Monday, January 4, 2010

Stimulating Classes – Part I: Intro to World Music

Most people seem to have a favorite subject in school/college. Mine has always wavered. In high school, I couldn’t decide if it was mathematics or history or science. Then when I entered college in Spring 2006, my major was biology. Some of my friends know that almost each time they talk to me, I’ve a different (unofficial) major. I started with Biology, but this blog post isn’t for what I’m studying and why. I promise to discuss that in another one, though, ka khairee.

For now, I wanna share the names, themes, and importance of some of the most stimulating classes I’ve taken during my last four years in college. They’re not listed in order of importance or anything – only in order of which one comes to my mind first.

Kha, so I’ll start with Intro to World Music. No, no, it’s not that I love music so desperately (well, I do, actually, but this isn’t why I loved and appreciated this class. Patience, please.). It was in this class that I realized how stupid I was for not appreciating Pukhtuns, my beloved people. Until I took this class, I absolutely HATED Pukhtuns. I’ll explain this story in another post as well one day, ka khairee. Intro to music literally changed my life, made me a re-born Pukhtun, and taught me to appreciate my own being. The reason for all this? Well, the class focused on music of different peoples all over the world. The first day of class, the teacher asked us to define the word “music.” And it hit me right there: I didn’t know what music really was; the word has no fixed definition or understanding! Here’s how the question/answer went in class, kha.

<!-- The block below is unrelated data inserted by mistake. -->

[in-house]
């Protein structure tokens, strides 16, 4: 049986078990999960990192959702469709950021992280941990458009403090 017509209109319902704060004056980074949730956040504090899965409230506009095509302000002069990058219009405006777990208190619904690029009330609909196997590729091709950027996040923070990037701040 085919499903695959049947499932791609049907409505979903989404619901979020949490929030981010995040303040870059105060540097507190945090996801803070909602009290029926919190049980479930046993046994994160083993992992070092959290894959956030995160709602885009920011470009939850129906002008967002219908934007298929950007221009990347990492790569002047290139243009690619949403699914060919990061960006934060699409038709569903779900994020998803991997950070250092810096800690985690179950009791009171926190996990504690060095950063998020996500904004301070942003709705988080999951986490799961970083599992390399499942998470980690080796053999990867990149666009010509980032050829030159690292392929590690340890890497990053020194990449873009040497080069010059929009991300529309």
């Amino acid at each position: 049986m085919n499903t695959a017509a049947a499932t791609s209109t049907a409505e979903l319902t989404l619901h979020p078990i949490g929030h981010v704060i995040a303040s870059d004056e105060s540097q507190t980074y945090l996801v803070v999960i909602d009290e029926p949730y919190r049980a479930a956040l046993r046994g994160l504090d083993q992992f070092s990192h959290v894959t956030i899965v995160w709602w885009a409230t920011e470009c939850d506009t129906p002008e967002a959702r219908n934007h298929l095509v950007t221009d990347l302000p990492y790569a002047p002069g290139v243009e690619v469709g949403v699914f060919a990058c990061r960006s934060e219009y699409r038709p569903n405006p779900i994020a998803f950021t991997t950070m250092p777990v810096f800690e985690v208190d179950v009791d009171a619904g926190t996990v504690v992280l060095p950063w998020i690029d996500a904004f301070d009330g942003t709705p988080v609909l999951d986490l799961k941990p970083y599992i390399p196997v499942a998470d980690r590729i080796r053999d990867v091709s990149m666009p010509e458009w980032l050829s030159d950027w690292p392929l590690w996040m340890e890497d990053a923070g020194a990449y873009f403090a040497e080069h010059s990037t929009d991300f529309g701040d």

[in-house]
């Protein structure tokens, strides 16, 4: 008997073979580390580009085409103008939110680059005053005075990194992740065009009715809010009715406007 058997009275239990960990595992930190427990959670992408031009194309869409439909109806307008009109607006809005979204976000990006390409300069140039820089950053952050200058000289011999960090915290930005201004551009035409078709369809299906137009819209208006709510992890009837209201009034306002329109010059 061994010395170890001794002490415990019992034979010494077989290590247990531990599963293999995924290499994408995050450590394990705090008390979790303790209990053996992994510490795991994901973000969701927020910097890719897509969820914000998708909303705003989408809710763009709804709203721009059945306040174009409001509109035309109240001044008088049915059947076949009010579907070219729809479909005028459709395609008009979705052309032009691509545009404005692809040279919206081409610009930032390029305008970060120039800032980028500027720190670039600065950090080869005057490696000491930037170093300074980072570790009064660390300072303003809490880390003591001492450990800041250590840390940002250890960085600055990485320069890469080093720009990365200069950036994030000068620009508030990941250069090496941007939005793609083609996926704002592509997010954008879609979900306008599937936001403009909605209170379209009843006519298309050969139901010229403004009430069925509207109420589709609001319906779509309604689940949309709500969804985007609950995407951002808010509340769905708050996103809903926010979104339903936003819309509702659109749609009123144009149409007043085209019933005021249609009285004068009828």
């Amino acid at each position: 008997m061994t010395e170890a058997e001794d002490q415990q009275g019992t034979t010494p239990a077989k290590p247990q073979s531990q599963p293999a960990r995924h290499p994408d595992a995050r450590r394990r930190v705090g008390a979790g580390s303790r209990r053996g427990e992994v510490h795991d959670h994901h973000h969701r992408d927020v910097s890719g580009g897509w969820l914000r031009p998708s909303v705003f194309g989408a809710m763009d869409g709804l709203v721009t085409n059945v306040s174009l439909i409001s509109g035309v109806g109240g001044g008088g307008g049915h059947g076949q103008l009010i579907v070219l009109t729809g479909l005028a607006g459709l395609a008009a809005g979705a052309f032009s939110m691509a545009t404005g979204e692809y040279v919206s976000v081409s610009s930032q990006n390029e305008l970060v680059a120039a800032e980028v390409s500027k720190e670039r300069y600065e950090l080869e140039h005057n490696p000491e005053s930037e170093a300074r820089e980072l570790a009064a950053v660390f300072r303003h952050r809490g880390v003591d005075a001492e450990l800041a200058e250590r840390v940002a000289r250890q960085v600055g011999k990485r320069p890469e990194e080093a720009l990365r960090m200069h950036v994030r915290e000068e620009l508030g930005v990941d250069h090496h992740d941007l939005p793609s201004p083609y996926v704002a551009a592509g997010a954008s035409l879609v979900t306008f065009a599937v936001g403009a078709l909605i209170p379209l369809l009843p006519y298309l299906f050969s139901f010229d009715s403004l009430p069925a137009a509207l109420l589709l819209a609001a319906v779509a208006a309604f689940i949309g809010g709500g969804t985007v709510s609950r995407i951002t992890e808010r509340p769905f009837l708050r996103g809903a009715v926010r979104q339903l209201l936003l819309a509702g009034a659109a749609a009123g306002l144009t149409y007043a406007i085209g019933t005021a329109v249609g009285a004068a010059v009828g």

Professor: So what is music?
<< Class goes completely quiet, and everyone starts looking at each other. No one knows what to say. Until…>>
Student 1: Any sort of sound.
Professor: ~starts banging on the desk~ Does this count as music, then, based on your definition?
Me: Well, no. The sound must be pleasant to the ears, of course.
Professor: Ahh, of course. In that case, tell me if this is music.
<< He plays a song, entirely vocal, that is generally not liked by the average western student.>>
Me, smiling and kinda quietly: Ummm… I didn’t like it.
Professor: But it’s still sound, right? And it must be pleasant to SOMEONE’S ears, like those who are singing it and were involved otherwise in the making of it. No?
Me: Yes, I see where you’re getting with this.
Student 2: Well, I can’t really define music, but if you played something to me, I’ll know if it’s music or not.
Professor: … ahh, which means it depends on the listener, correct?

<< Students are kinda hesitant to agree because, duh, we all know what music is.>>

Professor, laughing: Tell me if this is music.
<< He plays a rap song. Some students like it, some don’t. I don’t, and I say it’s not music according to me.>>
Professor: So then I was right. Only the listener determines whether it’s music or not.

<< Class finally agrees. And then the professor plays a clip of some birds singing and other natural sounds in some forest, including a waterfall.>>
Professor: What about this?
Class: Yes, that’s music.
Professor: What makes it music? There are not man-made instruments involved, no human vocals, none of that. Then?
Student 3: It’s pleasant to our ears. Some of us, anyway.
Professor: Good. Then can we conclude that music is some sort of sound – any sort of sound – that is pleasant to the listener’s ears? Or then music scholars can’t agree on a fixed definition that’s not open to obvious questions.
Class: Yes.

I swear, after this class, I started re-defining EVERYTHING, even if it already has a “fixed” definition according to definers. If I can have even a fingernail doubt about its generally accepted definition, I’ll question it and think about it until I define it myself. The class also showed me how powerful music is in establishing a culture’s/people’s present, determining their future, and relating their past. I’d never before looked at music this way, and it is only now that I can fully value the connection of music to politics. I’ve never respected musicians the way I do now. God bless them all.